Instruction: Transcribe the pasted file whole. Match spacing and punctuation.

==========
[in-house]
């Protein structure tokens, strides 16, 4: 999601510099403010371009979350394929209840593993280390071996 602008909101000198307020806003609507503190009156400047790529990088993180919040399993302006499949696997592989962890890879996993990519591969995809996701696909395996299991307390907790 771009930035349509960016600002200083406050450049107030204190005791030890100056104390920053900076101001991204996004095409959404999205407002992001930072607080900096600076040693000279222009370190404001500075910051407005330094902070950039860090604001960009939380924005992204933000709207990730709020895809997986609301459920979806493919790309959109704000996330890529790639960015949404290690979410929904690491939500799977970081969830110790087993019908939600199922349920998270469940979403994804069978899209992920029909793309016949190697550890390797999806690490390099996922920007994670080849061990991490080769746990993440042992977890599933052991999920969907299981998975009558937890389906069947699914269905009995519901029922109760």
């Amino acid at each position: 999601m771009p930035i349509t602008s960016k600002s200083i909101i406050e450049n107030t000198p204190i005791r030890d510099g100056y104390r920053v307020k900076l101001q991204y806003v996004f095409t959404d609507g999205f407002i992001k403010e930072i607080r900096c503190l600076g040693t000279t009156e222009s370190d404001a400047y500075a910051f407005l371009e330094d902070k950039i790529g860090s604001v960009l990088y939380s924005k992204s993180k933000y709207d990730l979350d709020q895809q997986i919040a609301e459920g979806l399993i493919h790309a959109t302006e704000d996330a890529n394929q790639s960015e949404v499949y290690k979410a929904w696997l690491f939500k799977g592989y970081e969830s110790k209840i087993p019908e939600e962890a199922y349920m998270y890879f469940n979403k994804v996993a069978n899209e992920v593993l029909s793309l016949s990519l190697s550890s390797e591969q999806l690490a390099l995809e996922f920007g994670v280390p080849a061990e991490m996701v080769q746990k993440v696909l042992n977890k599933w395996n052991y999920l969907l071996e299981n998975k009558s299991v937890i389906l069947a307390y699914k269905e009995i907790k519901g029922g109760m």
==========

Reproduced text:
[in-house]
């Protein structure tokens, strides 16, 4: 999601510099403010371009979350394929209840593993280390071996 602008909101000198307020806003609507503190009156400047790529990088993180919040399993302006499949696997592989962890890879996993990519591969995809996701696909395996299991307390907790 771009930035349509960016600002200083406050450049107030204190005791030890100056104390920053900076101001991204996004095409959404999205407002992001930072607080900096600076040693000279222009370190404001500075910051407005330094902070950039860090604001960009939380924005992204933000709207990730709020895809997986609301459920979806493919790309959109704000996330890529790639960015949404290690979410929904690491939500799977970081969830110790087993019908939600199922349920998270469940979403994804069978899209992920029909793309016949190697550890390797999806690490390099996922920007994670080849061990991490080769746990993440042992977890599933052991999920969907299981998975009558937890389906069947699914269905009995519901029922109760």
């Amino acid at each position: 999601m771009p930035i349509t602008s960016k600002s200083i909101i406050e450049n107030t000198p204190i005791r030890d510099g100056y104390r920053v307020k900076l101001q991204y806003v996004f095409t959404d609507g999205f407002i992001k403010e930072i607080r900096c503190l600076g040693t000279t009156e222009s370190d404001a400047y500075a910051f407005l371009e330094d902070k950039i790529g860090s604001v960009l990088y939380s924005k992204s993180k933000y709207d990730l979350d709020q895809q997986i919040a609301e459920g979806l399993i493919h790309a959109t302006e704000d996330a890529n394929q790639s960015e949404v499949y290690k979410a929904w696997l690491f939500k799977g592989y970081e969830s110790k209840i087993p019908e939600e962890a199922y349920m998270y890879f469940n979403k994804v996993a069978n899209e992920v593993l029909s793309l016949s990519l190697s550890s390797e591969q999806l690490a390099l995809e996922f920007g994670v280390p080849a061990e991490m996701v080769q746990k993440v696909l042992n977890k599933w395996n052991y999920l969907l071996e299981n998975k009558s299991v937890i389906l069947a307390y699914k269905e009995i907790k519901g029922g109760m």